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Tags: John Boehner | alliances | Barack Obama | Nancy Pelosi

Spending Bill Fight Brings Out New, Surprising Alliances

By    |   Friday, 12 December 2014 12:38 PM EST

Thursday night's close-call vote on the $1 trillion bipartisan House bill may well be a preview of the divisions that will come into play in next year's Congress, with votes being divided by stance rather than party line.

On one side of the issue, there was President Barack Obama, House Speaker John Boehner, R-Ohio, and Senate Majority Leader Harry Reid, D-Nev., pushing for the House bill, while on the other side, House Democratic leader Nancy Pelosi, Massachusetts Democratic Sen. Elizabeth Warren, and Texas Republican Sen. Ted Cruz were pushing to reject it, reports NBC News.

"Call it the governing wings vs. the populist wings," NBC correspondent Chuck Todd commented Friday morning.

The issue is, NBC reported, is that conservative opposition to Boehner is mounting, Obama is no longer respected by congressional members of his own party, and a growing group of lawmakers is willing to make deals to pass essential bills.

Perhaps most surprising was Pelosi's anger at the White House. She said she was "extremely disappointed" in Obama for supporting the spending bill, and other Democrats turned against the president as well.

"The president and the vice president are free to make their calls, but they don't have a vote on the floor of the House," New York Rep. Steve Israel commented.

Further, Israel called the bill a "a one-two punch at middle-class voters. It weakens financial regulation on big banks and rewards Congress for doing so by increasing donation limits of big donors," reports The New York Times.

"This is exactly why middle-class voters have a contempt of Congress."

In addition, Maxine Waters, from Pelosi's home state of California, commented that "we're fighting anybody lobbying for this bill, including the president."

House Democrats met for three hours on Thursday night, reports The New York Times, while Pelosi and other more liberal members tried to gather support against the bill.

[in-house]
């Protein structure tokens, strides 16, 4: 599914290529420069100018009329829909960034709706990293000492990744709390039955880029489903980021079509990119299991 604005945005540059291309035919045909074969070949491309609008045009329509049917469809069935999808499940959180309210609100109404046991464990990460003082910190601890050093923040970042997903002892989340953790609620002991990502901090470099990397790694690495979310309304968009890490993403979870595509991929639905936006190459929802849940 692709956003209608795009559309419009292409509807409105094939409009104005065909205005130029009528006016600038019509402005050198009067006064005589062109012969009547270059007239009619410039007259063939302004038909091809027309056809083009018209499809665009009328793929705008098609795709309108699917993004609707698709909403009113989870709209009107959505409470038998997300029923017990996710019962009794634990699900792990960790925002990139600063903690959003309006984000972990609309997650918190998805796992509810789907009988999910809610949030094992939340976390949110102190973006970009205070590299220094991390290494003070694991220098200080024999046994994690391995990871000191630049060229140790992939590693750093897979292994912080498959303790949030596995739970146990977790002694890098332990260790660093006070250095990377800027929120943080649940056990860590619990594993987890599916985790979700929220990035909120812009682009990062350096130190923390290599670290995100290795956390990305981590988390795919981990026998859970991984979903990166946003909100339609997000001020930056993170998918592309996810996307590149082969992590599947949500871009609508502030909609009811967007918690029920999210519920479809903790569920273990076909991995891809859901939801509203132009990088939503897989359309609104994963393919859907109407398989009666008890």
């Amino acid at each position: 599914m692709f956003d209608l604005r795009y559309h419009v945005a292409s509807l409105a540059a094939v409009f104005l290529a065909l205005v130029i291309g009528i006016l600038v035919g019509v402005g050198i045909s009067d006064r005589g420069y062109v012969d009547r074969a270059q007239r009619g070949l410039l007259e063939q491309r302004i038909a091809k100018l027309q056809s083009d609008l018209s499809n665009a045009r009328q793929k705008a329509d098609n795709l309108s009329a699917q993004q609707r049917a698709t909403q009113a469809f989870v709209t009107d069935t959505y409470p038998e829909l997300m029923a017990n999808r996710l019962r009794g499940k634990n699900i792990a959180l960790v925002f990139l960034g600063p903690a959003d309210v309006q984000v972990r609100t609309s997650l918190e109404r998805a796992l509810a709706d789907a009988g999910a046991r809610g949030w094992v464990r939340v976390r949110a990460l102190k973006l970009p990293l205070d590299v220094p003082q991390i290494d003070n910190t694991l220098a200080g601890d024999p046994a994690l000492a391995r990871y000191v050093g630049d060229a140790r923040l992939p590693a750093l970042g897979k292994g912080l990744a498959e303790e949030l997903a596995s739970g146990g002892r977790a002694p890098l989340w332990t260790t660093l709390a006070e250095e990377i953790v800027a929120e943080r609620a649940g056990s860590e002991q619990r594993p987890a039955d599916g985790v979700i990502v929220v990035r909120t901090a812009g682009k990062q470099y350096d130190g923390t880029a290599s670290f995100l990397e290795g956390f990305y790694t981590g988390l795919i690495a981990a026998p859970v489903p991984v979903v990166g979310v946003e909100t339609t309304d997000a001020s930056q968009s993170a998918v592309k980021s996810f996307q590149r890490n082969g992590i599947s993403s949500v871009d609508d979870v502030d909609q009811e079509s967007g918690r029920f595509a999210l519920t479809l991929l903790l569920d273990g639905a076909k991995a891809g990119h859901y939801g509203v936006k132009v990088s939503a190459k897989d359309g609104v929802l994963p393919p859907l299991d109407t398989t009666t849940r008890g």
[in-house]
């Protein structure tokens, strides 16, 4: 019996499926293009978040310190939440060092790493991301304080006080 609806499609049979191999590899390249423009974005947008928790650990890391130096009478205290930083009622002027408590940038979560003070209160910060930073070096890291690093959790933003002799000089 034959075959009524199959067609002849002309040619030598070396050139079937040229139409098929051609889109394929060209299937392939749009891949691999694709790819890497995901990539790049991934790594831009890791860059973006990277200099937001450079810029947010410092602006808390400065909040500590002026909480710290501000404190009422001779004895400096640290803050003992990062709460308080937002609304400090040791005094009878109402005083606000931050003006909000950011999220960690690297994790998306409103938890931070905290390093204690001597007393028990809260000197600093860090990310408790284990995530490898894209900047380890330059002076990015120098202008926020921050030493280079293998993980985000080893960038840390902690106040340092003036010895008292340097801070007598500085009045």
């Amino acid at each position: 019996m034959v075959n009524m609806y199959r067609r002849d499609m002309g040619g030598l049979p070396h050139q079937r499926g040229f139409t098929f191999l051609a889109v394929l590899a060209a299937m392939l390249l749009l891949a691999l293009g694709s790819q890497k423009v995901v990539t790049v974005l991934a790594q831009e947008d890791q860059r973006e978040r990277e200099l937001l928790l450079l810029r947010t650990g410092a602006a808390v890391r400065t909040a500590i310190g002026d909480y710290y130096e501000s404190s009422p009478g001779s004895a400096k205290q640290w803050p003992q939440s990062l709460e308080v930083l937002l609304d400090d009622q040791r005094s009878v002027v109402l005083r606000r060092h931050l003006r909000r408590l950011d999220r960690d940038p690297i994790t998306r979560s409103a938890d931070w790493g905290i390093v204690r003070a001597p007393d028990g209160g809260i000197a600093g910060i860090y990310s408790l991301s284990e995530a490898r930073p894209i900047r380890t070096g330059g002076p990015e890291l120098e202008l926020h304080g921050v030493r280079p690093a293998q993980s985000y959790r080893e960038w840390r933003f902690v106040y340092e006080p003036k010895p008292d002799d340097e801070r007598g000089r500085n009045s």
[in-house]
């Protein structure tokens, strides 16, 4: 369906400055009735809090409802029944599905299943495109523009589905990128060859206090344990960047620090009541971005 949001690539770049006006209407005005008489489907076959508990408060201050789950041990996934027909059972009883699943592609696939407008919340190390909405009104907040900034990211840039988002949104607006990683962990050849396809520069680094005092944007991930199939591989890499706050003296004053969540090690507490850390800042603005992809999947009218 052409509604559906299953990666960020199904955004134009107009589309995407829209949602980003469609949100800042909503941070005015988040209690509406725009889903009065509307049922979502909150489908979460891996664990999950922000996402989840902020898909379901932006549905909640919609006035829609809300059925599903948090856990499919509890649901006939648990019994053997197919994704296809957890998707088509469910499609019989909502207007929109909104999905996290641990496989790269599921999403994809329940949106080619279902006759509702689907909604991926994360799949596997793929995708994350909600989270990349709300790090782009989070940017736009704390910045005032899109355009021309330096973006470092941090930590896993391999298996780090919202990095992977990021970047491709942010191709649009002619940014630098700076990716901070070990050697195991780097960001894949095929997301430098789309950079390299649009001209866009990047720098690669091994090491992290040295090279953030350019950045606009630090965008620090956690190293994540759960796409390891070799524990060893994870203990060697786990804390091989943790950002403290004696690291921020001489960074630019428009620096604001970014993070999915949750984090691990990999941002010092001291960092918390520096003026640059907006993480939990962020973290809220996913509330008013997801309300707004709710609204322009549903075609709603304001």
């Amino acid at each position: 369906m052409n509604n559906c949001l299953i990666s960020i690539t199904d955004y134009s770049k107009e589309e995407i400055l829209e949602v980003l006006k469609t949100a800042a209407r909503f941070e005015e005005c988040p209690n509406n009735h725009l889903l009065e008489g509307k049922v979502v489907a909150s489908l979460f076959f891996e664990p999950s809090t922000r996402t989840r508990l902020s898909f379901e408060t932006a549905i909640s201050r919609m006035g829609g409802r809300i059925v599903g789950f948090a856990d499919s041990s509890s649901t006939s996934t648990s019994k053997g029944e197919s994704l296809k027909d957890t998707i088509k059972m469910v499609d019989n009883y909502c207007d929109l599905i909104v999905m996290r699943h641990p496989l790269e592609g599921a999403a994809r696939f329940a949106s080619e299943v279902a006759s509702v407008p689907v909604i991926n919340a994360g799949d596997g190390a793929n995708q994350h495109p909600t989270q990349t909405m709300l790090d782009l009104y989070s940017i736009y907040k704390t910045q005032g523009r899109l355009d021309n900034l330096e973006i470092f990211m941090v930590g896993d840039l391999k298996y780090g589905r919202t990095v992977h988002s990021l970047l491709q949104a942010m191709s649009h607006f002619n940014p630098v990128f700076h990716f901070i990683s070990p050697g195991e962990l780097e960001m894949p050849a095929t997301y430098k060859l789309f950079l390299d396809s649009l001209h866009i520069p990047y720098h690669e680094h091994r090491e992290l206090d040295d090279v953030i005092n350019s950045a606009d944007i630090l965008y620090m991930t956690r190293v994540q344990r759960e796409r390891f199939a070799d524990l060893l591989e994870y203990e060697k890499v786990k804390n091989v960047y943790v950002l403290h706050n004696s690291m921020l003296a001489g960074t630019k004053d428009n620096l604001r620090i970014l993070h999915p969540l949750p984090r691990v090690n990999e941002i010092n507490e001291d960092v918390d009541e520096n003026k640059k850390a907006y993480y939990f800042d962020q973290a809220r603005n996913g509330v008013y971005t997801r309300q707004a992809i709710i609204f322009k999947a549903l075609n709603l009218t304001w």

They said rejecting the bill would allow Democrats to establish their connection with the middle class, and also were concerned that next year, when Republicans control the chambers, they will face even more problems getting bills passed.

"We’ve got to stand up for principle at some point, or they’re going to kick us even more next year when they have a bigger majority," said Oregon Democratic Rep. Peter A. DeFazio. "They know we will stand our ground on principle in the future and not roll us so easily again."

The Democrats were also angry at White House Chief of Staff Denis McDonough, saying Obama undercut Pelosi and others by supporting the bill early in the day, long before the vote was taken.

Pelosi, though, told her members they should vote as they see fit, the Times reported.
"I’m giving you the leverage to do what you have to do," she said. "We have enough votes to show them never to do this again."

Meanwhile, many of the House Democrats left after elections in 2010 and 2014 are the ones deemed as ultra liberals, minorities and urban unions, all of whom are ready to take up their fights with Obama and the White House, said NBC.

The close vote also showed that the inter-party rifts among Democrats are deepening since the election, as many congressional Democrats consider Obama to be less powerful.

But there are also many conservatives who are angry at Boehner for his role in brokering the bill. Sixty seven members of the House Republican Caucus voted against the spending bill, while the other 162 voted for it, and with that many Republicans voting against Boehner, he will need to rely on Democrats to help get his House votes passed, even with Republicans controlling both Congressional chambers in 2015.

There were early signs about the legislation facing troubles, reports the Times. The deal almost did not pass procedural hurdles to allow it to be put up for a vote.

The support wavered, with Democrats calling for a vote and Republicans holding the matter open while trying to persuade two more lawmakers to change their votes.

Meanwhile, White House Press Secretary Josh Earnest, said the White House agrees with Democrats who were angered over the bill's provisions that affect financial regulations and allow larger political contributions during federal campaigns.

But he pointed out the new bill is a "compromise" that will be good for the economy while bolstering presidential priorities such as early childhood education, consumer protections, and on climate change.

© 2022 Newsmax. All rights reserved.


Newsfront
Thursday night's close-call vote on the $1 trillion bipartisan House bill may well be a preview of the divisions that will come into play in next year's Congress, with votes being divided by stance rather than party line.
John Boehner, alliances, Barack Obama, Nancy Pelosi
732
2014-38-12
Friday, 12 December 2014 12:38 PM
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